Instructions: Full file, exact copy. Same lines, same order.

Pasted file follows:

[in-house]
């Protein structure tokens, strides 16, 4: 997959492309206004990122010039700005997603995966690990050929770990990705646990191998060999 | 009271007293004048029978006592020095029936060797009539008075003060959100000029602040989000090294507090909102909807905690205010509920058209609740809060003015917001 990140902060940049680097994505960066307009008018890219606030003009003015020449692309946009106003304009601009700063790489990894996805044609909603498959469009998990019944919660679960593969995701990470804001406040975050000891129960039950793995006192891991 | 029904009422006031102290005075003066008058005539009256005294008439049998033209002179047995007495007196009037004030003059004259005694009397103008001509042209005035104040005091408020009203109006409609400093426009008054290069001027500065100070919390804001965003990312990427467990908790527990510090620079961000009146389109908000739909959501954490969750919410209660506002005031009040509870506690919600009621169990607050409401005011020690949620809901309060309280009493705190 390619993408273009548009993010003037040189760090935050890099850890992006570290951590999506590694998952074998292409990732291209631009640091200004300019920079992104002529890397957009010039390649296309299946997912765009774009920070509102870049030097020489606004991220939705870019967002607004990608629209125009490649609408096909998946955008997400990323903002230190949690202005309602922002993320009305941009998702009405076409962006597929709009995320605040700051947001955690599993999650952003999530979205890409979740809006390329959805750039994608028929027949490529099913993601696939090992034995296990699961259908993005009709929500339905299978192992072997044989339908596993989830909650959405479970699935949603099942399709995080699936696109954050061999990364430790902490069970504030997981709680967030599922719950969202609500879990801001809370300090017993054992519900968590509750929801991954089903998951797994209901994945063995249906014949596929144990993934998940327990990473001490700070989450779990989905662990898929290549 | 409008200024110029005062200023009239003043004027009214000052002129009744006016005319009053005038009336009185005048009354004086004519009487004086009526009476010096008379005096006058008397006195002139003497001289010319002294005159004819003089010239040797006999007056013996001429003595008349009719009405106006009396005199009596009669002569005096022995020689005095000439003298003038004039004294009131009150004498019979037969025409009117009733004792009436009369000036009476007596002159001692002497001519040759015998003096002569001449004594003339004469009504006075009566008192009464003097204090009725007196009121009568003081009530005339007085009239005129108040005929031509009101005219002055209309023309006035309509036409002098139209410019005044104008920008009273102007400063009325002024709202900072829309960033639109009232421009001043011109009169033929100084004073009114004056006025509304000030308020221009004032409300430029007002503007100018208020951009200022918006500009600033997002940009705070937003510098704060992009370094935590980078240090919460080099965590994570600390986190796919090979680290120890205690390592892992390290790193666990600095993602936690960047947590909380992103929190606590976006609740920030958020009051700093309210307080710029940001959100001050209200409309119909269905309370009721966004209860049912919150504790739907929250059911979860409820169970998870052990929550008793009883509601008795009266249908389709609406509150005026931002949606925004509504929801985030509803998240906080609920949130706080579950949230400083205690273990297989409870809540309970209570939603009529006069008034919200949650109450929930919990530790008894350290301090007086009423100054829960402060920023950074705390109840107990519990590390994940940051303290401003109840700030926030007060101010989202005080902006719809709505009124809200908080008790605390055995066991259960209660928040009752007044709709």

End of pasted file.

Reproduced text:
[in-house]
């Protein structure tokens, strides 16, 4: 997959492309206004990122010039700005997603995966690990050929770990990705646990191998060999 | 009271007293004048029978006592020095029936060797009539008075003060959100000029602040989000090294507090909102909807905690205010509920058209609740809060003015917001 990140902060940049680097994505960066307009008018890219606030003009003015020449692309946009106003304009601009700063790489990894996805044609909603498959469009998990019944919660679960593969995701990470804001406040975050000891129960039950793995006192891991 | 029904009422006031102290005075003066008058005539009256005294008439049998033209002179047995007495007196009037004030003059004259005694009397103008001509042209005035104040005091408020009203109006409609400093426009008054290069001027500065100070919390804001965003990312990427467990908790527990510090620079961000009146389109908000739909959501954490969750919410209660506002005031009040509870506690919600009621169990607050409401005011020690949620809901309060309280009493705190 390619993408273009548009993010003037040189760090935050890099850890992006570290951590999506590694998952074998292409990732291209631009640091200004300019920079992104002529890397957009010039390649296309299946997912765009774009920070509102870049030097020489606004991220939705870019967002607004990608629209125009490649609408096909998946955008997400990323903002230190949690202005309602922002993320009305941009998702009405076409962006597929709009995320605040700051947001955690599993999650952003999530979205890409979740809006390329959805750039994608028929027949490529099913993601696939090992034995296990699961259908993005009709929500339905299978192992072997044989339908596993989830909650959405479970699935949603099942399709995080699936696109954050061999990364430790902490069970504030997981709680967030599922719950969202609500879990801001809370300090017993054992519900968590509750929801991954089903998951797994209901994945063995249906014949596929144990993934998940327990990473001490700070989450779990989905662990898929290549 | 409008200024110029005062200023009239003043004027009214000052002129009744006016005319009053005038009336009185005048009354004086004519009487004086009526009476010096008379005096006058008397006195002139003497001289010319002294005159004819003089010239040797006999007056013996001429003595008349009719009405106006009396005199009596009669002569005096022995020689005095000439003298003038004039004294009131009150004498019979037969025409009117009733004792009436009369000036009476007596002159001692002497001519040759015998003096002569001449004594003339004469009504006075009566008192009464003097204090009725007196009121009568003081009530005339007085009239005129108040005929031509009101005219002055209309023309006035309509036409002098139209410019005044104008920008009273102007400063009325002024709202900072829309960033639109009232421009001043011109009169033929100084004073009114004056006025509304000030308020221009004032409300430029007002503007100018208020951009200022918006500009600033997002940009705070937003510098704060992009370094935590980078240090919460080099965590994570600390986190796919090979680290120890205690390592892992390290790193666990600095993602936690960047947590909380992103929190606590976006609740920030958020009051700093309210307080710029940001959100001050209200409309119909269905309370009721966004209860049912919150504790739907929250059911979860409820169970998870052990929550008793009883509601008795009266249908389709609406509150005026931002949606925004509504929801985030509803998240906080609920949130706080579950949230400083205690273990297989409870809540309970209570939603009529006069008034919200949650109450929930919990530790008894350290301090007086009423100054829960402060920023950074705390109840107990519990590390994940940051303290401003109840700030926030007060101010989202005080902006719809709505009124809200908080008790605390055995066991259960209660928040009752007044709709």